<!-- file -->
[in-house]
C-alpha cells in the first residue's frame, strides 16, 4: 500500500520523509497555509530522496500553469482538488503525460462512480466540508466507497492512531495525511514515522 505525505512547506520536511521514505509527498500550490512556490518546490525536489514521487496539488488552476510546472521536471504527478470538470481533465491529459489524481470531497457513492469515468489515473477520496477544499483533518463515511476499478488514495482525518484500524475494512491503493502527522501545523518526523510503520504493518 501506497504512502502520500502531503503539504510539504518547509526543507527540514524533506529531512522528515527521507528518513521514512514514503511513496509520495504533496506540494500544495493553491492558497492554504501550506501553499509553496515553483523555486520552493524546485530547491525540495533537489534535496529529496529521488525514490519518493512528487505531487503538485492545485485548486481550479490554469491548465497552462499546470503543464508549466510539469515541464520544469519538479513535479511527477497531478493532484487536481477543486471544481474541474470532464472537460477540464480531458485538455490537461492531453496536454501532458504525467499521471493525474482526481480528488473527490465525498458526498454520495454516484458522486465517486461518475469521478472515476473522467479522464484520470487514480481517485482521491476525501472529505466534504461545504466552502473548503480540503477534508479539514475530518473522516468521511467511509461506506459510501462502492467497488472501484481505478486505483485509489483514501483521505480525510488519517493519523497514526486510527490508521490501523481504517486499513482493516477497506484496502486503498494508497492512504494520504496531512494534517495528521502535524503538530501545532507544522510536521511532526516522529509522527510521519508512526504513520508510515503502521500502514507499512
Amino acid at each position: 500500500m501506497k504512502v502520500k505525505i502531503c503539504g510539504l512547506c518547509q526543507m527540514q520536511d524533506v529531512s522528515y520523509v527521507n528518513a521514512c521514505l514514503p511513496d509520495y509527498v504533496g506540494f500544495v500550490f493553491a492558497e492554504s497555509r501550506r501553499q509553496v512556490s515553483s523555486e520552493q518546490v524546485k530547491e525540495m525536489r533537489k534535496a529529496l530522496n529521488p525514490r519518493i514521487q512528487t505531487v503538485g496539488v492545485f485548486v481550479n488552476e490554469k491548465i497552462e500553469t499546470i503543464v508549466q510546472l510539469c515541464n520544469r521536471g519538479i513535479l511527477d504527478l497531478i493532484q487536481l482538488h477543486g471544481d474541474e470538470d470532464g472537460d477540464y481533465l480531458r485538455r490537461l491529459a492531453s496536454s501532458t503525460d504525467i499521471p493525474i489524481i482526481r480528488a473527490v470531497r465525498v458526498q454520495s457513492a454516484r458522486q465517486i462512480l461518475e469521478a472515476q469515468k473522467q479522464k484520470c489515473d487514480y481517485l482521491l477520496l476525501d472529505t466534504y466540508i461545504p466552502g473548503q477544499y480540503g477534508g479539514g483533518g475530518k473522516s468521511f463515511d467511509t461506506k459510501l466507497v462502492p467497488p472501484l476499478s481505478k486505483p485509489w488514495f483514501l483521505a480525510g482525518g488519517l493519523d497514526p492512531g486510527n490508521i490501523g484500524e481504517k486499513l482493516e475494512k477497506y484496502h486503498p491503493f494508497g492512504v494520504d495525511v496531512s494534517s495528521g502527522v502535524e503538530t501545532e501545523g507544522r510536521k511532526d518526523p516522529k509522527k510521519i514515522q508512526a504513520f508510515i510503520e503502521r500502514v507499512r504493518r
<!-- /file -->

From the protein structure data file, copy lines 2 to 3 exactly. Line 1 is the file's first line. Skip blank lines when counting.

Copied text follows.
C-alpha cells in the first residue's frame, strides 16, 4: 500500500520523509497555509530522496500553469482538488503525460462512480466540508466507497492512531495525511514515522 505525505512547506520536511521514505509527498500550490512556490518546490525536489514521487496539488488552476510546472521536471504527478470538470481533465491529459489524481470531497457513492469515468489515473477520496477544499483533518463515511476499478488514495482525518484500524475494512491503493502527522501545523518526523510503520504493518 501506497504512502502520500502531503503539504510539504518547509526543507527540514524533506529531512522528515527521507528518513521514512514514503511513496509520495504533496506540494500544495493553491492558497492554504501550506501553499509553496515553483523555486520552493524546485530547491525540495533537489534535496529529496529521488525514490519518493512528487505531487503538485492545485485548486481550479490554469491548465497552462499546470503543464508549466510539469515541464520544469519538479513535479511527477497531478493532484487536481477543486471544481474541474470532464472537460477540464480531458485538455490537461492531453496536454501532458504525467499521471493525474482526481480528488473527490465525498458526498454520495454516484458522486465517486461518475469521478472515476473522467479522464484520470487514480481517485482521491476525501472529505466534504461545504466552502473548503480540503477534508479539514475530518473522516468521511467511509461506506459510501462502492467497488472501484481505478486505483485509489483514501483521505480525510488519517493519523497514526486510527490508521490501523481504517486499513482493516477497506484496502486503498494508497492512504494520504496531512494534517495528521502535524503538530501545532507544522510536521511532526516522529509522527510521519508512526504513520508510515503502521500502514507499512
Amino acid at each position: 500500500m501506497k504512502v502520500k505525505i502531503c503539504g510539504l512547506c518547509q526543507m527540514q520536511d524533506v529531512s522528515y520523509v527521507n528518513a521514512c521514505l514514503p511513496d509520495y509527498v504533496g506540494f500544495v500550490f493553491a492558497e492554504s497555509r501550506r501553499q509553496v512556490s515553483s523555486e520552493q518546490v524546485k530547491e525540495m525536489r533537489k534535496a529529496l530522496n529521488p525514490r519518493i514521487q512528487t505531487v503538485g496539488v492545485f485548486v481550479n488552476e490554469k491548465i497552462e500553469t499546470i503543464v508549466q510546472l510539469c515541464n520544469r521536471g519538479i513535479l511527477d504527478l497531478i493532484q487536481l482538488h477543486g471544481d474541474e470538470d470532464g472537460d477540464y481533465l480531458r485538455r490537461l491529459a492531453s496536454s501532458t503525460d504525467i499521471p493525474i489524481i482526481r480528488a473527490v470531497r465525498v458526498q454520495s457513492a454516484r458522486q465517486i462512480l461518475e469521478a472515476q469515468k473522467q479522464k484520470c489515473d487514480y481517485l482521491l477520496l476525501d472529505t466534504y466540508i461545504p466552502g473548503q477544499y480540503g477534508g479539514g483533518g475530518k473522516s468521511f463515511d467511509t461506506k459510501l466507497v462502492p467497488p472501484l476499478s481505478k486505483p485509489w488514495f483514501l483521505a480525510g482525518g488519517l493519523d497514526p492512531g486510527n490508521i490501523g484500524e481504517k486499513l482493516e475494512k477497506y484496502h486503498p491503493f494508497g492512504v494520504d495525511v496531512s494534517s495528521g502527522v502535524e503538530t501545532e501545523g507544522r510536521k511532526d518526523p516522529k509522527k510521519i514515522q508512526a504513520f508510515i510503520e503502521r500502514v507499512r504493518r